About this book
The aim of this book is to develop an understanding and treatment of the problems of inference associated with experiments in science. Many textbooks treat inference as principally the reduction of the sample information to estimates and their marginal distribution and supposedly optimal properties. In contrast, this book emphasizes techniques for dividing the sample information into various parts addressing the diverse problems of inference that arise from repeatable experiments. An unusually valuable feature of the book is the large number of practical examples, many of which use data taken from experiments published in various scientific journals. This book has evolved from the author's courses on statistical inference. It would be a suitable text book for advanced undergraduate, Masters, and Ph.D. statistics students. It can also be used as a reference book. A background knowledge of an introductory course in probability is assumed, including the calculation and manipulation of probability functions and density functions, transformation of variables and the use of Jacobians. The author is a Distinguished Professor Emeritus of Statistics, University of Waterloo, and Professor of Statistics, Centro de Investigaci=F3n en Matemáticas, Guanajuato, Mexico. He is an Honorary member of the Statistical Society of Canada and a recipient of the Society's Gold Medal for Research. He is also an elected member of the International Statistical Institute and a Fellow of the American Statistical Association, of the Institute of Mathematical Statistics, and of the Royal Society of Canada.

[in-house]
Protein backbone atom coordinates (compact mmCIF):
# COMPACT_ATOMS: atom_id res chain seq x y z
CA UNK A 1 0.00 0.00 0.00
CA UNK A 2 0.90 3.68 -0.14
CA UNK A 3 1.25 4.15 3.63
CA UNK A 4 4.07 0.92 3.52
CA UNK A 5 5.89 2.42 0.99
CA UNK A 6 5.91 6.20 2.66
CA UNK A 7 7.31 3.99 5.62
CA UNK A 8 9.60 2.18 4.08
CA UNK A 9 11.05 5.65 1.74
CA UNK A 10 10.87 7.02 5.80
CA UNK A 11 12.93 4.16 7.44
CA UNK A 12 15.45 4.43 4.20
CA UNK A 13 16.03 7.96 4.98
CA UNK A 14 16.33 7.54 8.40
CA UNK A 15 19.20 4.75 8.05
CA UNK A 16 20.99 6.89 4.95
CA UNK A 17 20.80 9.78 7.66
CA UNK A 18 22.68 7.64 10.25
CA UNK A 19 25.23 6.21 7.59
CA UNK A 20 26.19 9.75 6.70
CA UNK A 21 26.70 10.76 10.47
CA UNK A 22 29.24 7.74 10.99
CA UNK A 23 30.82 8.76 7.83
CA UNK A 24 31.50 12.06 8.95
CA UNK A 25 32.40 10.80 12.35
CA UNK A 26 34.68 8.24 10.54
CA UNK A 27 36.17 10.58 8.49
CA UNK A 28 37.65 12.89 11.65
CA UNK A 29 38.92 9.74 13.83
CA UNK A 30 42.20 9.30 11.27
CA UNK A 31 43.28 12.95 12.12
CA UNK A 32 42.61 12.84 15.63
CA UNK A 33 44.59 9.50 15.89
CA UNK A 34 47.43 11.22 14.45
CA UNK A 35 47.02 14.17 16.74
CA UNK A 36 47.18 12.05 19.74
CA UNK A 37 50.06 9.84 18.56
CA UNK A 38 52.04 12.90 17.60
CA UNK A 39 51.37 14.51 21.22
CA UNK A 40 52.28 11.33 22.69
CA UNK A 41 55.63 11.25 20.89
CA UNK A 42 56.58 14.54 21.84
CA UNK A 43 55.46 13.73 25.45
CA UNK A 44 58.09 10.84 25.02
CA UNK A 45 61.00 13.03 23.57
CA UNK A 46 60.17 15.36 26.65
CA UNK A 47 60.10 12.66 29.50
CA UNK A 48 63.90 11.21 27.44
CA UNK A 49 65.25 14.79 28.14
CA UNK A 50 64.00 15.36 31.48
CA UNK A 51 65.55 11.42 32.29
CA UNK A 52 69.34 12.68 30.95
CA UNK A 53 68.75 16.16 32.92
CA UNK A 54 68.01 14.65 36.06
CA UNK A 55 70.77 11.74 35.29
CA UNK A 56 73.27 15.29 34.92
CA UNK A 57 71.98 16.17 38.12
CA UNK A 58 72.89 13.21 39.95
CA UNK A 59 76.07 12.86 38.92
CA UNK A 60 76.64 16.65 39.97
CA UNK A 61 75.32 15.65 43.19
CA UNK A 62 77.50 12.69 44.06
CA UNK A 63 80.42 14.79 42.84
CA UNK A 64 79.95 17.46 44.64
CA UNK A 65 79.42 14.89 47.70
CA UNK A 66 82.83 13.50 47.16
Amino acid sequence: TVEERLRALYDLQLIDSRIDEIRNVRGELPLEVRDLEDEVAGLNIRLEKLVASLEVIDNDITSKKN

Likelihood mathematical statistics probability statistical inference statistics